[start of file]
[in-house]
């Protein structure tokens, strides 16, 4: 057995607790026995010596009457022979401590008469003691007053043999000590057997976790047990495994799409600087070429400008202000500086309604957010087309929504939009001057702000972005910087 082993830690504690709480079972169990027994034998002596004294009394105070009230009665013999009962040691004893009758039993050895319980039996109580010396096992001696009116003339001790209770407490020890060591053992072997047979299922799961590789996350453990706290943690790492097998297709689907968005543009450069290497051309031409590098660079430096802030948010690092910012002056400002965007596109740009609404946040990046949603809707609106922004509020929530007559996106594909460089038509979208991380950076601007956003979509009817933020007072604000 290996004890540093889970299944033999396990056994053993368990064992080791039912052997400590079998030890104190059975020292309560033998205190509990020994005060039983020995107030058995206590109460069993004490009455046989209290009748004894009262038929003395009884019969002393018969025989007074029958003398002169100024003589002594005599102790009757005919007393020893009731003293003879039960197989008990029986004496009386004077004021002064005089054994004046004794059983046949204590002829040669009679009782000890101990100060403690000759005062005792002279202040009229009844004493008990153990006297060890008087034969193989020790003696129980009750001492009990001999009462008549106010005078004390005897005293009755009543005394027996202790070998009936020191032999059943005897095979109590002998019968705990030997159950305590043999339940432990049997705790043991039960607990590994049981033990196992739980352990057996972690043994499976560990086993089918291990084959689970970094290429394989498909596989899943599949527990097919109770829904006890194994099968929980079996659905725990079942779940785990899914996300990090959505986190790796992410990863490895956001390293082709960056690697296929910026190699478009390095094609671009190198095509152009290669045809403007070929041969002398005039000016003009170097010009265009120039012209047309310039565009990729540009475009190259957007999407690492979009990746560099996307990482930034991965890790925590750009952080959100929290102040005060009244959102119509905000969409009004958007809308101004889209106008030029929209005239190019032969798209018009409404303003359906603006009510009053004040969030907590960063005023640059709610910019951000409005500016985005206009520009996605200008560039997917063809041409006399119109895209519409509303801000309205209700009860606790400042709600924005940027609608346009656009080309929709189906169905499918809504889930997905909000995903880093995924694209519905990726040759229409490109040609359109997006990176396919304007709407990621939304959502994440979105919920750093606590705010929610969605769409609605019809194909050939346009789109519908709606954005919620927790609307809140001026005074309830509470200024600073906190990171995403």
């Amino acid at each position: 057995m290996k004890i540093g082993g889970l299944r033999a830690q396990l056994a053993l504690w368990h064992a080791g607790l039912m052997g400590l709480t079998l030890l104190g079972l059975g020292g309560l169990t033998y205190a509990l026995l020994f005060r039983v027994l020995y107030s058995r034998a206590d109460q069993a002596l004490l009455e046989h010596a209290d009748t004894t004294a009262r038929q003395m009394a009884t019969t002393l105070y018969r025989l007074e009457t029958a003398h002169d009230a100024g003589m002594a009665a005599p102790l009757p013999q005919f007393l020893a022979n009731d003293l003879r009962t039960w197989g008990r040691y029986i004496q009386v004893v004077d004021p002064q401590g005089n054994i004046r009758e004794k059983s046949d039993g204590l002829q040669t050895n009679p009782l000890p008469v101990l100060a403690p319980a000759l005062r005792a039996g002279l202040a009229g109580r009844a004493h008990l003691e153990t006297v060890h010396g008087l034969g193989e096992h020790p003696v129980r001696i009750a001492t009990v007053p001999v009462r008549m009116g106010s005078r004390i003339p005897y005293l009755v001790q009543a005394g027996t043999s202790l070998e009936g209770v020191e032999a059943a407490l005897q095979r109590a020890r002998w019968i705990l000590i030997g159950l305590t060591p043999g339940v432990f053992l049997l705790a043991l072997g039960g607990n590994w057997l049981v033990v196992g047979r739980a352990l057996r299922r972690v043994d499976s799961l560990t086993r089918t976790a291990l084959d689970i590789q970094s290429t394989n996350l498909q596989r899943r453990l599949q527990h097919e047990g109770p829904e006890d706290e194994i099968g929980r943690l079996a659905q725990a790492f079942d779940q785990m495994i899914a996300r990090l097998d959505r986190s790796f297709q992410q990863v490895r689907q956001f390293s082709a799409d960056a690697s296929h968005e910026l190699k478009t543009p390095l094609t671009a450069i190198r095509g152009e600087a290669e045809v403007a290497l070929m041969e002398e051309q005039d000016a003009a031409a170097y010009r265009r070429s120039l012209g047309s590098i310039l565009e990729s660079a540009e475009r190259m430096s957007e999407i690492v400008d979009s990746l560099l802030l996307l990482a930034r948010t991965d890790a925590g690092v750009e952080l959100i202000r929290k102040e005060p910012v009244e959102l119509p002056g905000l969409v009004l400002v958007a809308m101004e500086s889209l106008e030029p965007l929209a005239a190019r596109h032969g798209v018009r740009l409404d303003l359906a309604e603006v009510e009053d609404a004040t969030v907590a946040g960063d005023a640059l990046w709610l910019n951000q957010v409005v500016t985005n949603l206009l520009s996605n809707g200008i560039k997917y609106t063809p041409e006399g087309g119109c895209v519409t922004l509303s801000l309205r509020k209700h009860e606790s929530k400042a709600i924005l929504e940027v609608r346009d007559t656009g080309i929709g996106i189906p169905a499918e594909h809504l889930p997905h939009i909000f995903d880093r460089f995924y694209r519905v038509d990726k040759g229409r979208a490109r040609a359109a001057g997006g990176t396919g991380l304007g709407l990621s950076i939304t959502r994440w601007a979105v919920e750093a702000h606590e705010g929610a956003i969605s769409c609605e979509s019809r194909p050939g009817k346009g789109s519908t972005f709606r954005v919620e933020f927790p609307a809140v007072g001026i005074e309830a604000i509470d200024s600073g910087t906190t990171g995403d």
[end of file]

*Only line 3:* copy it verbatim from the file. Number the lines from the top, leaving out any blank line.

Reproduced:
């Amino acid at each position: 057995m290996k004890i540093g082993g889970l299944r033999a830690q396990l056994a053993l504690w368990h064992a080791g607790l039912m052997g400590l709480t079998l030890l104190g079972l059975g020292g309560l169990t033998y205190a509990l026995l020994f005060r039983v027994l020995y107030s058995r034998a206590d109460q069993a002596l004490l009455e046989h010596a209290d009748t004894t004294a009262r038929q003395m009394a009884t019969t002393l105070y018969r025989l007074e009457t029958a003398h002169d009230a100024g003589m002594a009665a005599p102790l009757p013999q005919f007393l020893a022979n009731d003293l003879r009962t039960w197989g008990r040691y029986i004496q009386v004893v004077d004021p002064q401590g005089n054994i004046r009758e004794k059983s046949d039993g204590l002829q040669t050895n009679p009782l000890p008469v101990l100060a403690p319980a000759l005062r005792a039996g002279l202040a009229g109580r009844a004493h008990l003691e153990t006297v060890h010396g008087l034969g193989e096992h020790p003696v129980r001696i009750a001492t009990v007053p001999v009462r008549m009116g106010s005078r004390i003339p005897y005293l009755v001790q009543a005394g027996t043999s202790l070998e009936g209770v020191e032999a059943a407490l005897q095979r109590a020890r002998w019968i705990l000590i030997g159950l305590t060591p043999g339940v432990f053992l049997l705790a043991l072997g039960g607990n590994w057997l049981v033990v196992g047979r739980a352990l057996r299922r972690v043994d499976s799961l560990t086993r089918t976790a291990l084959d689970i590789q970094s290429t394989n996350l498909q596989r899943r453990l599949q527990h097919e047990g109770p829904e006890d706290e194994i099968g929980r943690l079996a659905q725990a790492f079942d779940q785990m495994i899914a996300r990090l097998d959505r986190s790796f297709q992410q990863v490895r689907q956001f390293s082709a799409d960056a690697s296929h968005e910026l190699k478009t543009p390095l094609t671009a450069i190198r095509g152009e600087a290669e045809v403007a290497l070929m041969e002398e051309q005039d000016a003009a031409a170097y010009r265009r070429s120039l012209g047309s590098i310039l565009e990729s660079a540009e475009r190259m430096s957007e999407i690492v400008d979009s990746l560099l802030l996307l990482a930034r948010t991965d890790a925590g690092v750009e952080l959100i202000r929290k102040e005060p910012v009244e959102l119509p002056g905000l969409v009004l400002v958007a809308m101004e500086s889209l106008e030029p965007l929209a005239a190019r596109h032969g798209v018009r740009l409404d303003l359906a309604e603006v009510e009053d609404a004040t969030v907590a946040g960063d005023a640059l990046w709610l910019n951000q957010v409005v500016t985005n949603l206009l520009s996605n809707g200008i560039k997917y609106t063809p041409e006399g087309g119109c895209v519409t922004l509303s801000l309205r509020k209700h009860e606790s929530k400042a709600i924005l929504e940027v609608r346009d007559t656009g080309i929709g996106i189906p169905a499918e594909h809504l889930p997905h939009i909000f995903d880093r460089f995924y694209r519905v038509d990726k040759g229409r979208a490109r040609a359109a001057g997006g990176t396919g991380l304007g709407l990621s950076i939304t959502r994440w601007a979105v919920e750093a702000h606590e705010g929610a956003i969605s769409c609605e979509s019809r194909p050939g009817k346009g789109s519908t972005f709606r954005v919620e933020f927790p609307a809140v007072g001026i005074e309830a604000i509470d200024s600073g910087t906190t990171g995403d």